"There will not be a real fundamental change in the way this place is run without redistricting reform," Krueger said.
IMPROVING TRANSPARENCY AND ACCOUNTABILITY IN THE LEGISLATURE
Two weeks into the current session, Senator Krueger led the Senate Democrats in proposing sweeping self-regulatory legislative rules changes for the Senate, which were endorsed by many of the good government groups that organized today's Reform Day.
"The results of the last two elections should have been a clarion call for legislators that New Yorkers are not happy with how this government is being run. The phrase Reforming Albany is very catchy. However, it should be more than a campaign slogan—it should be a promise we make and keep. We are losing the confidence of voters," Krueger said.
The Democratic reform package included 8 key areas:
1.) Equal Resources for Senators;
2.) Elimination of the "canvass of agreement" and end of limit on discharge motions;
3.) Eliminates the requirement that Rules Changes be referred to the Rules Committee for consideration and the creation of a new oversight committee, the Rules and Administration Committee;
4.) Committee Reforms:
i.) allowing the ranking member or 1/3 or committee members to place a bill on the
committee agenda as well as the ability to hold public hearings;
ii.) the requirement of committee attendance;
iii.) allowing any Senator to co-sponsor a bill;
iv.) requiring detailed committee reports on each bill reported to the floor and available on
5.) Off the Floor Changes: Prohibits "off the floor" committee meetings, except upon consent of Ranking member or 2/3 of members;
6.) Member Items:
i.) requires complete disclosure of items in budget bills, including name of sponsor, funding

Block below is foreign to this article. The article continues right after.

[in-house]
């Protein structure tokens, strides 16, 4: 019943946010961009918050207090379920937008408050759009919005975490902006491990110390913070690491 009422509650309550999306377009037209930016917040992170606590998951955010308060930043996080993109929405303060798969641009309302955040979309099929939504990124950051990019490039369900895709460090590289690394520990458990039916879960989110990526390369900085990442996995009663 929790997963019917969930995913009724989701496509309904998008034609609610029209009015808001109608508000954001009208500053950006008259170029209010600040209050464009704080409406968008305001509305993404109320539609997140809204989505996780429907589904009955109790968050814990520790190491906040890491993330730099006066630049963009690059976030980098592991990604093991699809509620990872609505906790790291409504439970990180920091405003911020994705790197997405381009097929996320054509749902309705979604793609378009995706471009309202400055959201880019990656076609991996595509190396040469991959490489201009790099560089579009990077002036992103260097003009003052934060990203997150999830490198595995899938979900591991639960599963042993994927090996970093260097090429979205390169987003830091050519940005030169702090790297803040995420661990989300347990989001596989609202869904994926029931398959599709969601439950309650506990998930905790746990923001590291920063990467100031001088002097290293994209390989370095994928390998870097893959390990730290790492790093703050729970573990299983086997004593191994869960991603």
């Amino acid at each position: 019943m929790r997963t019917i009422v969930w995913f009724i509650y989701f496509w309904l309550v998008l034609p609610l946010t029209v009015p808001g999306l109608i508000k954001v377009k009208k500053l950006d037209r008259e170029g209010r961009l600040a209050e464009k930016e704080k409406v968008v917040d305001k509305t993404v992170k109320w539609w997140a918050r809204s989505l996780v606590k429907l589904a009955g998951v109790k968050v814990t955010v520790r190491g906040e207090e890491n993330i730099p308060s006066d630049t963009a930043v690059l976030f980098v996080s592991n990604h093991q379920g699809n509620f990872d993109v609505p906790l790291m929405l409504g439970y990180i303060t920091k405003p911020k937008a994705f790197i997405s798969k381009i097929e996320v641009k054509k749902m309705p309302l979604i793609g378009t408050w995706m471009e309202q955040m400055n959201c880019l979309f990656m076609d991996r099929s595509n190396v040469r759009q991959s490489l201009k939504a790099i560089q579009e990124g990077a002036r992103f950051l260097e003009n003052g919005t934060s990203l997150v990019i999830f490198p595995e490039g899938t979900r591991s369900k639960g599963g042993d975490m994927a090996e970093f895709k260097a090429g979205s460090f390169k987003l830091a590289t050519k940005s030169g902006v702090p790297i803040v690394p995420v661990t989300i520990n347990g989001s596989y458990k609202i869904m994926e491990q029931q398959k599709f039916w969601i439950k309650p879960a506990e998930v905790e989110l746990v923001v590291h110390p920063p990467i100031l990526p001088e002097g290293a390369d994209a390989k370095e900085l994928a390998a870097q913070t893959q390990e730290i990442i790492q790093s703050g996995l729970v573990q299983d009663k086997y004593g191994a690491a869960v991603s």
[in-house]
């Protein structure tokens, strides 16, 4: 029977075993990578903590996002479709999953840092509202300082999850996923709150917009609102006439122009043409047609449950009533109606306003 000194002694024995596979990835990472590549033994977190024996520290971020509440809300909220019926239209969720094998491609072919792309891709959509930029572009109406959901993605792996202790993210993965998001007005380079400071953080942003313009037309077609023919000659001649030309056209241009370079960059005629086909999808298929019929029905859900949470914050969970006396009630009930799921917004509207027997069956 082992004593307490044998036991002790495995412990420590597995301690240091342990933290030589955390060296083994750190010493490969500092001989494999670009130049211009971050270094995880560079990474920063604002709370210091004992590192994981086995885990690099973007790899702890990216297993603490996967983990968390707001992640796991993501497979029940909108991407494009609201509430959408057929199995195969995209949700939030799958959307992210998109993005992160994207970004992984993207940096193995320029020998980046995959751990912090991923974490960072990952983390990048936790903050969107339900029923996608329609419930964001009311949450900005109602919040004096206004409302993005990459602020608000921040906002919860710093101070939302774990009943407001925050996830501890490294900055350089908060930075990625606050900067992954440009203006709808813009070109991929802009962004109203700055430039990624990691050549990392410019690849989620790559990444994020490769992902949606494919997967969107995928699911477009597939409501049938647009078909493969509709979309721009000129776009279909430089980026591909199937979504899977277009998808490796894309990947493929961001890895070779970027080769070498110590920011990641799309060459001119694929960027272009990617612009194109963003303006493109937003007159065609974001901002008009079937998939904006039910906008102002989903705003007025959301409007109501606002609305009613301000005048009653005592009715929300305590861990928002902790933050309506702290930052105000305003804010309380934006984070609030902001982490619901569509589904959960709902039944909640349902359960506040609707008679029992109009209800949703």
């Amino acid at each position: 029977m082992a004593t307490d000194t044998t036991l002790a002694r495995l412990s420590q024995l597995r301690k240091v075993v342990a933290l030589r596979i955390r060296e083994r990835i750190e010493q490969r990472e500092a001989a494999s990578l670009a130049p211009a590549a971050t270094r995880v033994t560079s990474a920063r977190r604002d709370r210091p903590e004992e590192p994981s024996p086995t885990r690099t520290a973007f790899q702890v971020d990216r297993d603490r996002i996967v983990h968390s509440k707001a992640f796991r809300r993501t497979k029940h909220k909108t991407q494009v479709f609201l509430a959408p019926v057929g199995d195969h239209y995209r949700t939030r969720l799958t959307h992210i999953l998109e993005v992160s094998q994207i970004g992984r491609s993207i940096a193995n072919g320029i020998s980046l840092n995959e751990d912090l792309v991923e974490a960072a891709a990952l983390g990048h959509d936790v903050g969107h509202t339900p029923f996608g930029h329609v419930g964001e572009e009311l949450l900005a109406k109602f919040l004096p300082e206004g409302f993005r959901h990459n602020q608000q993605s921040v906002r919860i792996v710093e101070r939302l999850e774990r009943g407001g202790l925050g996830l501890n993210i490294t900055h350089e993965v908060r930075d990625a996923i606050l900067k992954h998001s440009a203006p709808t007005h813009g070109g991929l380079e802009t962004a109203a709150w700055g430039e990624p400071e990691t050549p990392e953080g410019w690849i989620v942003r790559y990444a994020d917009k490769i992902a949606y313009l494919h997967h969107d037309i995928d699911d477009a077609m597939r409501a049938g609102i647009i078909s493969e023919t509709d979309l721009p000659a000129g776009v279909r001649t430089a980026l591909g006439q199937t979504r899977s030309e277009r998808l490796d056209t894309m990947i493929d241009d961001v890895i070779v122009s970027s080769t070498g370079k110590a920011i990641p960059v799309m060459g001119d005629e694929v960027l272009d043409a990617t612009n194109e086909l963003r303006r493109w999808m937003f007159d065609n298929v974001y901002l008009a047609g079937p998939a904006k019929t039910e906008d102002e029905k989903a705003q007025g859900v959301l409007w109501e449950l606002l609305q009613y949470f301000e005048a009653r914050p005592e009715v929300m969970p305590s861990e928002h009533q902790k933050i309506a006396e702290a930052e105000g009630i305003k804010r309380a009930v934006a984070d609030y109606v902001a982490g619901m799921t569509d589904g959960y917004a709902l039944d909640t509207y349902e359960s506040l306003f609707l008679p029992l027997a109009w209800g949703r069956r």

recipient and amount of funding;
ii.) prohibits member item funding for private, for profit entities;
iii.) requires member item disclosure on Senate web site.
7.) Ethical Standards: bars other than de minimis gifts below $25;
8.) Conference Committee: Creates standing conference committee and a process to conference similar—but not "same as"—bills.
Krueger has also introduced S3288, which would impose a 10-day waiting period on budget legislation to ensure that budget bills can be adequately reviewed and revised before a final vote is taken.
"To preserve the integrity of our budget, the process must stop being so rushed," Krueger said. "Passing revised budget bills with huge changes, without explanatory memos, without time for anyone to review them, with the actual bills themselves printed late at night (or early the next morning because the printers broke down), simply cannot be argued as responsible decision-making. It's more like impulse buying—particularly when the clock is striking midnight, noting the budget deadline, when votes are cast."
"Miriam-Webster's definition of reform is ' to amend or improve by change of form or removal of faults or abuses.' Despite good intentions, we have yet to wise up to the fact that tackling reform through a piecemeal approach will at-best leave faults in our system, or worse, create new ones. Under both circumstances abuse can continue to occur," Krueger concluded. "The credibility of the legislature has been wounded, and it will take more than a few band-aids to fix that."